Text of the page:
Yahoo has issued its first transparency report. It covers the period January 1, 2013 through June 30, 2013. In its overview to the report, Yahoo’s counsel Ron Bell notes that requests for user data impact “comprised less than one one-hundredth of one percent (<.01%) of our worldwide user base.” Zach Miners of Computerworld recaps the report, but looking at the breakdown in the report:
For the 12,444 requests to Yahoo, Inc., Yahoo provided non-content data only (NCD) in response to 6,798 (55%) of those requests, and content data in 4,604 (37%) cases. They found no data in 801 cases (6%) and rejected 241 requests (2%). The 12,444 requests involved 40,322 user accounts.
Interestingly (to me, anyway), and simply as examples of how different data protection laws may play out when the government comes knocking, Yahoo, UK provided NCD and content data in smaller percentages of requests and rejected 27% of the 1,709 requests it received compared to Yahoo, Inc. In contrast, Yahoo Deutschland provided NCD in response to 66% of its 4,295 requests, while rejecting 19% of them. Yahoo Singapore rejected 41% of the 138 requests it received. You can find statistics on other countries by clicking on the links in the report, here.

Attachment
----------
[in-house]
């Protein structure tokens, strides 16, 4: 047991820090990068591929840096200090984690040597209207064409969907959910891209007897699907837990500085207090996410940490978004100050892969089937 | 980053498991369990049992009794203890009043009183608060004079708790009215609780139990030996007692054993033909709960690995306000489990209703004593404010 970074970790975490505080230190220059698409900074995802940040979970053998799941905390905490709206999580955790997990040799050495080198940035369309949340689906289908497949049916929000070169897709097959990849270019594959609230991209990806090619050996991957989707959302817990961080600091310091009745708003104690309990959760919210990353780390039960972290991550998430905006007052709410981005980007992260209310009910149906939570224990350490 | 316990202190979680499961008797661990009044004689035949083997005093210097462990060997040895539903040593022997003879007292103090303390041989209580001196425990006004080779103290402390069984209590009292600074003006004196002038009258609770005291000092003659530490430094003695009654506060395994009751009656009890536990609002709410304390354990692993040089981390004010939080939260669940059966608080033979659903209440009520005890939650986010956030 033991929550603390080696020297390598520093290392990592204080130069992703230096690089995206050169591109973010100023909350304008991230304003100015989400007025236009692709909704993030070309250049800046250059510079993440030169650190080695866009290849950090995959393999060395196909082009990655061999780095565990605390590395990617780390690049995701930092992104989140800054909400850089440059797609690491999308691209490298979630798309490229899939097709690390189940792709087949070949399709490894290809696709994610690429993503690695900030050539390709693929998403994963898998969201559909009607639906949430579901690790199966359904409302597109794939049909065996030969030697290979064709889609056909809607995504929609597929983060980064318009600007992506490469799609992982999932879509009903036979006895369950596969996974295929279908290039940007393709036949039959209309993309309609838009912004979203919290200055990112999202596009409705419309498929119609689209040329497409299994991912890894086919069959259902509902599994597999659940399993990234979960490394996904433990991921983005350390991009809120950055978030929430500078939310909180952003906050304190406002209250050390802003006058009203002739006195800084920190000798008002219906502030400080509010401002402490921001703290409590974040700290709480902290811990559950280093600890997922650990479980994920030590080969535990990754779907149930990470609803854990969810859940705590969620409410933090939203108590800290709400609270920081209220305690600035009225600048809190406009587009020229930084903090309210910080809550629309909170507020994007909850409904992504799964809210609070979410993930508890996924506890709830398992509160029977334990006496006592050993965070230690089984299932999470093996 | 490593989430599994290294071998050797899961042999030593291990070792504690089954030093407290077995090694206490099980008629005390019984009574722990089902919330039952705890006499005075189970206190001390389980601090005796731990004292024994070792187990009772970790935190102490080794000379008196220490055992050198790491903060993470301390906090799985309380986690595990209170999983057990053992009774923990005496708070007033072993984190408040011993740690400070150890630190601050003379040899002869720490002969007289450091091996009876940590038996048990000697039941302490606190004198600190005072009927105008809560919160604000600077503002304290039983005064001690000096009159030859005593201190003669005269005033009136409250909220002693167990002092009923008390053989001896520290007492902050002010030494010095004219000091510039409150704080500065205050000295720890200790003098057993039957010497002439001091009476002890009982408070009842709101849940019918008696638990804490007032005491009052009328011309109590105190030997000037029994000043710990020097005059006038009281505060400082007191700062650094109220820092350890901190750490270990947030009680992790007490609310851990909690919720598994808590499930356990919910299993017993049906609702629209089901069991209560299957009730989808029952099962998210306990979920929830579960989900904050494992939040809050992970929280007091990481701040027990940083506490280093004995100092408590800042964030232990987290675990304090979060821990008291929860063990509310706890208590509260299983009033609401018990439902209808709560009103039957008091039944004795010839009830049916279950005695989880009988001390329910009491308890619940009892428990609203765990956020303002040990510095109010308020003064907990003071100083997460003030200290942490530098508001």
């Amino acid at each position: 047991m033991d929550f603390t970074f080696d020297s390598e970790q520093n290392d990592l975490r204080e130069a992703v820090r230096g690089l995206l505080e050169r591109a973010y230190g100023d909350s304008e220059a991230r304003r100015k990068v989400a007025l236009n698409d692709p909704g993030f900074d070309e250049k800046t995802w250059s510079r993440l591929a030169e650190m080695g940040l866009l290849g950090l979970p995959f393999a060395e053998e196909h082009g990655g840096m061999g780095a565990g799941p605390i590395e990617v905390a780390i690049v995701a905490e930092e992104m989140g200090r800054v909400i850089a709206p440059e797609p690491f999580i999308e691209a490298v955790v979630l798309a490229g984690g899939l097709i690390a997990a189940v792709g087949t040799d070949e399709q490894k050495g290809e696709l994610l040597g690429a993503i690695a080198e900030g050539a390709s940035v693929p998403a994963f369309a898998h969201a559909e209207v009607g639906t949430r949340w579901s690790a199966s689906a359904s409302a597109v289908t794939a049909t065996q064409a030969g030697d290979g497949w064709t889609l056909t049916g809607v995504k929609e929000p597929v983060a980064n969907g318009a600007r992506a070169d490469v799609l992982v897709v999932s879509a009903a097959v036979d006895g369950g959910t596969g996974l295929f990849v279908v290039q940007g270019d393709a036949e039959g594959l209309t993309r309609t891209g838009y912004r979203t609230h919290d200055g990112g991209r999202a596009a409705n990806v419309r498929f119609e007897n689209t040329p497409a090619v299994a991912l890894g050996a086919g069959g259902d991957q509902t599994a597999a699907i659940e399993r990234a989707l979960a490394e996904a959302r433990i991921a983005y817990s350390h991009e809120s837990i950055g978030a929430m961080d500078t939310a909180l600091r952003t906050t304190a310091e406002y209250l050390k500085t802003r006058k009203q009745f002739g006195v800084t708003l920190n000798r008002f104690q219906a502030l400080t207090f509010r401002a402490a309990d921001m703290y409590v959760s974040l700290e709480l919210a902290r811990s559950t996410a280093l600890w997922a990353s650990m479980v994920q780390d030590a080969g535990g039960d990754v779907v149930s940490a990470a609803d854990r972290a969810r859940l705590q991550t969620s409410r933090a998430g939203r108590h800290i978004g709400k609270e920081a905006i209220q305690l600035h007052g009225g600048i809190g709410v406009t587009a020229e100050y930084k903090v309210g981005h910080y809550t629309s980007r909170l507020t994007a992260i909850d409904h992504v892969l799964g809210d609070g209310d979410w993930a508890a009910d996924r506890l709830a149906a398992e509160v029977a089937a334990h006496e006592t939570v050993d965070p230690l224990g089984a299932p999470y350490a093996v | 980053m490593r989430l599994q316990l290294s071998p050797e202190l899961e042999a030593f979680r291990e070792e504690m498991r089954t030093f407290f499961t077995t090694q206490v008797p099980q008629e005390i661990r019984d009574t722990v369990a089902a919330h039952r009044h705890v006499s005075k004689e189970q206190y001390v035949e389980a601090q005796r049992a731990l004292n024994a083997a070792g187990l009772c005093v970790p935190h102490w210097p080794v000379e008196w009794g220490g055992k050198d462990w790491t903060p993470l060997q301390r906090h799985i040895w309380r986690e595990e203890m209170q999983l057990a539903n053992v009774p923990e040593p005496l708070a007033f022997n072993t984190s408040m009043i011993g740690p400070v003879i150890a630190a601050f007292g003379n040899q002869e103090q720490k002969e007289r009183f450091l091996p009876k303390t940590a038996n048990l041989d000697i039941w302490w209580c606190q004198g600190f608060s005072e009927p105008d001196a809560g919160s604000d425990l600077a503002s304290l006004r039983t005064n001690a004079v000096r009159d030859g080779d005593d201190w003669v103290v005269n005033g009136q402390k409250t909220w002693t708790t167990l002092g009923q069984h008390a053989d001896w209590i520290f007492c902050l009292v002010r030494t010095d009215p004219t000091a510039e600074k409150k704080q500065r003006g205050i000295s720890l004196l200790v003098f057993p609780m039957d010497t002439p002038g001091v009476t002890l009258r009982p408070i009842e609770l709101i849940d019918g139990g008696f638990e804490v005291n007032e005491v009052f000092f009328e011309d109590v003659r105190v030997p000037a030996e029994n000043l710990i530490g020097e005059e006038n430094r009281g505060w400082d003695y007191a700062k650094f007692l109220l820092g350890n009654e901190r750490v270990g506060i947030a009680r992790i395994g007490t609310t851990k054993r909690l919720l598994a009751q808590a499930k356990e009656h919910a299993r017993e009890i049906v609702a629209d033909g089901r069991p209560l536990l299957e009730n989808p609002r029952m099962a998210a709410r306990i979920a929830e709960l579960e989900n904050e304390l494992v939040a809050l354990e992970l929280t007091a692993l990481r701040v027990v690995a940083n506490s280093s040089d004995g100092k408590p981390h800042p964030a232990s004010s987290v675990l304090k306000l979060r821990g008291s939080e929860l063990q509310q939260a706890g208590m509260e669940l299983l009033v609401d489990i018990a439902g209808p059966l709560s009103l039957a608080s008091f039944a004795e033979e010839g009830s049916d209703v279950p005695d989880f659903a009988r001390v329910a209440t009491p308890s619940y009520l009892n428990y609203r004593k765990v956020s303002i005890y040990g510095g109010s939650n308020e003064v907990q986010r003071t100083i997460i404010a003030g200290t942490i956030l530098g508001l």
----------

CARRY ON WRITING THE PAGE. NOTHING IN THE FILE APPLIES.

I think some people will be surprised at low the overall number of requests are, but I’m still mulling over the low 2% rejection rate for Yahoo, Inc. Either the governments are more careful to comply by submitting lawful requests, or the laws are just too easy compelling Yahoo to turn over information. Or maybe both.